Thursday, June 02, 2016

Cultivating an appreciation for toads in Illinois

Cultivating an appreciation for toads in Illinois

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Two species of toads inhabit Illinois, and neither one of them is threatened or endangered. It seems the factors that are contributing to the decline of other amphibians in the state and around the world—habitat loss, fungal infection, chemical contamination, etc.—pose no insurmountable obstacles to the continued health of toad populations here.

So, why give toads a second thought? They are common and approachable. [Pictured is a Fowler's toad I came across on a gravel bar along the Middle Fork of the Vermilion River.] For me, encounters with such creatures hold their own pleasures, and they reinforce the natural inclination to value other forms of life, even animals I’ll probably never see for myself.

At a glance, most people would not notice a difference between adult American toads and Fowler’s toads. Both are about two to three inches long, and they are similarly marked. Their skin is a light shade of gray or brown, dotted with darker spots. One way to distinguish between the two toad species found in Illinois is to observe the number of warts per dark spot on the back: the dark spots on American toads contain only one or two large warts, while the dark spots on Fowler’s toads have three or more smaller warts.

Toads have thicker skin than frogs, which enables them to inhabit drier environments. They thrive in forests, prairies, and wetlands, along the margins of lakes and streams, and even at the edges of highways. Toads can live in the midst agricultural fields and in urban settings, too, as long as they have access to bodies of water for reproduction.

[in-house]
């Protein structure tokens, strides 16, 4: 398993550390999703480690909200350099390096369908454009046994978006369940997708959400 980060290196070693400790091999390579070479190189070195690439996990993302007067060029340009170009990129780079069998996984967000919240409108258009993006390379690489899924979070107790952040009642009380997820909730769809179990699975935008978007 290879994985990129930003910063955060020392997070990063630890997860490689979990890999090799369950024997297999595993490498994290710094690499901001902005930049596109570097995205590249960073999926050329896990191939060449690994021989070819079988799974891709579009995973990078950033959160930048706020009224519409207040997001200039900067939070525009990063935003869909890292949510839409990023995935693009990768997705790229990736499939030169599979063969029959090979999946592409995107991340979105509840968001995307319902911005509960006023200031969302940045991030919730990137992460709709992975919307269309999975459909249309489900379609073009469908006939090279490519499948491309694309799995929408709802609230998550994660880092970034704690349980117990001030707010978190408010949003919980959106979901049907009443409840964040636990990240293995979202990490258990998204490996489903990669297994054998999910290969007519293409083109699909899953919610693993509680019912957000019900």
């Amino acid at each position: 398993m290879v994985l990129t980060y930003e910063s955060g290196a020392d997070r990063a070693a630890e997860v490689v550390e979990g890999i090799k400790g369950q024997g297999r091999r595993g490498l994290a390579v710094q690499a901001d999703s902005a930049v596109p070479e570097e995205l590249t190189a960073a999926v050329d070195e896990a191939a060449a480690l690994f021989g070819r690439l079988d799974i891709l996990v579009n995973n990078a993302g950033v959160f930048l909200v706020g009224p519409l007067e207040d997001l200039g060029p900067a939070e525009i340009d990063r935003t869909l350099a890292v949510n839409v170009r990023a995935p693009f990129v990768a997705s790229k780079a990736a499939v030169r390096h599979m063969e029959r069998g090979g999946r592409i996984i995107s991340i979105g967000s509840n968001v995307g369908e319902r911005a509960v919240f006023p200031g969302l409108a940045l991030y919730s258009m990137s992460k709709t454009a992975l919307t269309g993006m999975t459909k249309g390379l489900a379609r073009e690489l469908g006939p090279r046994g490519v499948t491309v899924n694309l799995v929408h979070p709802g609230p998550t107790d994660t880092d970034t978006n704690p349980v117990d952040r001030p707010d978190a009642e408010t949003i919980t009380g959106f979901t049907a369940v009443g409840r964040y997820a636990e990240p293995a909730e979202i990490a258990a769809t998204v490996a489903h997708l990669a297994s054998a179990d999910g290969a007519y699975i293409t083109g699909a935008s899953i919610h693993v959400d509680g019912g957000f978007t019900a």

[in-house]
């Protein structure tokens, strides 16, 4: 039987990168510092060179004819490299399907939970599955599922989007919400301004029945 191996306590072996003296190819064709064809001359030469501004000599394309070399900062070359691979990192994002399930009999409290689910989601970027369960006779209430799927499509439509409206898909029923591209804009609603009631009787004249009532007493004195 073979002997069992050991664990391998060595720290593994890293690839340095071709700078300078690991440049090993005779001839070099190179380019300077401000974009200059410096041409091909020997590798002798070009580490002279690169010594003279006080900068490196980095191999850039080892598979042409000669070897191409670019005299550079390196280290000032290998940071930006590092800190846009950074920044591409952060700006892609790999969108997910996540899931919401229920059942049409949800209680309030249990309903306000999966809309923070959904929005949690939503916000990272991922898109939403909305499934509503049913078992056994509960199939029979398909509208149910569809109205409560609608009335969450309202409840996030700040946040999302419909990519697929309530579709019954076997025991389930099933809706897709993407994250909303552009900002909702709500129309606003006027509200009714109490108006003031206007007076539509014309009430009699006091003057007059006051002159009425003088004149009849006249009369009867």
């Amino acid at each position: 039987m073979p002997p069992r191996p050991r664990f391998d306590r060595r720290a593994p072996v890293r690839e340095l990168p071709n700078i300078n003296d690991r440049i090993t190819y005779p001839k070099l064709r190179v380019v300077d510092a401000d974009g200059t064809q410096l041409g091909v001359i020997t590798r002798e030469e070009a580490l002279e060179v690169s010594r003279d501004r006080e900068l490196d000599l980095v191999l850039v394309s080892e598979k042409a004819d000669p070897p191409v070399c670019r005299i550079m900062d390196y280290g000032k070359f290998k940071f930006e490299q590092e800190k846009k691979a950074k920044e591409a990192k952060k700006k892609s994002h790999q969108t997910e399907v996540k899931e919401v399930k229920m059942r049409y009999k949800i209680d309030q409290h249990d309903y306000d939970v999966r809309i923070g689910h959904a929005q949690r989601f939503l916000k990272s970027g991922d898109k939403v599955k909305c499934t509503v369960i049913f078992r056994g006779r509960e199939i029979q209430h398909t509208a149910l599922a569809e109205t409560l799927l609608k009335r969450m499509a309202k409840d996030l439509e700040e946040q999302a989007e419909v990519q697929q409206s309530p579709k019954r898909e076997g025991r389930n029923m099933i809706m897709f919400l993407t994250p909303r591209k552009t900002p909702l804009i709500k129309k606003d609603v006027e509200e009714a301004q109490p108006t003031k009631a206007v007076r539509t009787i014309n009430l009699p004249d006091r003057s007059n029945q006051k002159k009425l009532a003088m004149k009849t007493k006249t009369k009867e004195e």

Even when it comes to the choice of where to breed, toads are not very discriminating. If the nearby body of water is a pristine vernal pool, toads will get together there. If it’s a ditch or a flooded field, toads will use that as well (although toad offspring will survive only if the water persists for at least the 40 days it takes them to develop from tadpoles into terrestrial creatures). My family once received a gift of toad tadpoles from the water that had collected on top of a friend’s swimming pool cover.

You might well recognize the mating call of American toads even if you don’t realize you have heard it before. It is a sustained, high pitched trill that carries a very long way. Near ponds and other places where they breed, it is the background sound of evening in April and May.

Do I need to say people don’t get warts from handling toads? People don’t get warts from handling toads.

Under extreme stress toads secrete a toxin from the oblong glands behind their eyes, which irritates the mucous membranes of other animals that would eat them. (For this reason it’s a good idea to wash your hands thoroughly after handling a toad.) This defense works well in many cases, as you know if you’ve ever seen the reaction of a dog that picked up a toad in its mouth, but not all. Some snakes are not bothered by the toxins toads release, and other animals, including skunks and raccoons, get around the problem by eating them from the underside.

If you’re interested in a wildlife experience close to home this summer, you might start by looking for toads in nearby window wells, since they have a knack for falling into them. You can then increase the odds of survival for toads you find in window wells by releasing them a little ways off.